Of course: Europe fails to enforce its own sanctions against Iran

December 16, 2011

(Carl) Yet another reminder that sanctions will never stop Iran’s nuclear program… because Europe won’t enforce them.

Continental Europe’s zig-zag course with sanctioned Iranian officials remains a counterproductive leftover vestige to the EU’s nearly 30 year failed policy of dialogue with Tehran’s clerical rulers. Take the example of Irans foreign minister, Ali Akbar Salehi, who on December 4 appeared in Bonn to attend the Afghanistan conference. Though Salehi is sanctioned by the EU because of his work on Iran’s illicit nuclear weapons program, he met with Germany’s Foreign Minister Guido Westerwelle [pictured above. CiJ] and schmoozed with the conference attendees. The EU has waived its own visa restrictions against Salehi.
Attention to a second case this week raises again the point of impotent EU diplomatic sanctions. Iranian oil minister Rostam Ghasemi swooped into Vienna on Tuesday to attend the Organization of Petroleum Exporting Countries (OPEC) meeting on Wednesday. Ghasemi commands Iran’s revolutionary guards’ Khatam al-Anbia military. The EU, Australia and the United States have sanctioned Ghasemi. His tentacles are immersed in blacklisted revolutionary guard companies. Iran’s Revolutionary Guards Corps is defined as a global terrorist organization by the US government. Yet his presence at the Vienna parley makes a mockery of Iran-based sanctions. Diplomatic business as usual is precisely what Tehran seeks. And the EU, sadly, is reciprocating.

The irony is that the Europeans probably have a greater interest than anyone outside of Israel in stopping Iran. Their economies are already teetering on the brink – a sharp rise in the price of oil resulting from a war could tank Europe’s economies for a generation. And yet, the Europeans continue to throw a stick in the spokes of the one thing that might have a chance of averting war. They seem to have a death wish, provided of course that they can take as many Jews as possible with them (God forbid).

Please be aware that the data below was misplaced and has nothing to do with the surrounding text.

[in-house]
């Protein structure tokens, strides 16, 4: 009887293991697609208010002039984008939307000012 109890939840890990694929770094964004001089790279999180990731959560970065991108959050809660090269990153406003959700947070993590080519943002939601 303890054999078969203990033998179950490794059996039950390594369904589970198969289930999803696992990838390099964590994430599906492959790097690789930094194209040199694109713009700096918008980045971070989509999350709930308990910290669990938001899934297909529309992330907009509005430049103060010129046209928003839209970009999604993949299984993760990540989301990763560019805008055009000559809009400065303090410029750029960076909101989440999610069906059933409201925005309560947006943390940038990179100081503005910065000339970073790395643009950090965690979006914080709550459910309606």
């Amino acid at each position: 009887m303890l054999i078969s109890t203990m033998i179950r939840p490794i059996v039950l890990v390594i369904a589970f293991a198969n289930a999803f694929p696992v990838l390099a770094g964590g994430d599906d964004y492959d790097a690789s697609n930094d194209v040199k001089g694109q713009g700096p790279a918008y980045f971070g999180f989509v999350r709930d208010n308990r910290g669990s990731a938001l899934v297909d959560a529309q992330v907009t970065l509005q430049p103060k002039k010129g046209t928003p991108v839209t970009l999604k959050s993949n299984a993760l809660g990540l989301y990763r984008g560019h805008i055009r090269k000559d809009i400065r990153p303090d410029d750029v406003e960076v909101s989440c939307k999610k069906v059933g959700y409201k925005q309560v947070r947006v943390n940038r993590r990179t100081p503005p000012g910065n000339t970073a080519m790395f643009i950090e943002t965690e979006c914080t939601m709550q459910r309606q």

What could go wrong.

Carl must of written this blog post on the fly. They not only want to avoid war with an aggressive state, but they want to do business with people who are religiously inclined to be martyrs. These aren’t Shinto Buddhists or Communists, these are Muslims and you can not co-op their emperor or prove their system doesn’t work. It is obvious that Europe wants their cake and to eat it to. It seems like the whole world does.

(Have one’s cake and eat it too – Wikipedia, the free encyclopedia) A French equivalent expression is: vouloir le beurre et l’argent du beurre, meaning literally to want the butter and the money for the butter. The idiom can be emphasized by adding et le sourire de la crémière (“and the smile of the female buttermaker”).
The expression avere la botte piena e la moglie ubriaca (“to have the barrel full and the wife drunk”) is used in Italy with an equivalent meaning.
In Spanish, querer estar en misa y en procesión (“wishing to be both at Mass and in the procession”) and nadar y guardar la ropa (“swimming and keeping an eye on the removed clothes”) are similar in meaning.
There is a Serbian equivalent as well, Не можеш да имаш и јаре и паре (“You can’t have both goatling and money”).
Similarly, in Chinese, “也要马儿好,也要马儿不吃草” (pinyin: Yě yào mǎ hǎo, yě yào mǎ bu chī cǎo) means “you want the horse to be the best, but don’t want it to eat any grass”.
There is a Greek equivalent as well: “Και την πίτα ολόκληρη και τον σκύλο χορτάτο” (“you want the pie whole and the dog full”).
A similar expression in Swiss German is Du chasch nit dr Füfer und s Weggli ha (“you can’t have the five cent coin and a -certain type of swiss- bread roll”).
A Nepalese equivalent also exists that goes dubai haat ma laddu, which means having laddu (a sweet candy) in both your hands.
In Argentina, the expression la chancha y los veinte literally means “the pig and the twenties”. It comes from the old piggybanks for children that used to contain coins of 20 cents. The only way to get the coins was to break the piggyback open — hence the phrase. This can be emphasized by adding y la máquina de hacer chorizos, which translates to “and the machine to make sausage”.
In Bulgaria it’s a very often occurrence for the expression to be used: “И вълкът сит, и агнето цяло” (“The wolf is full, and the lamb – whole.”)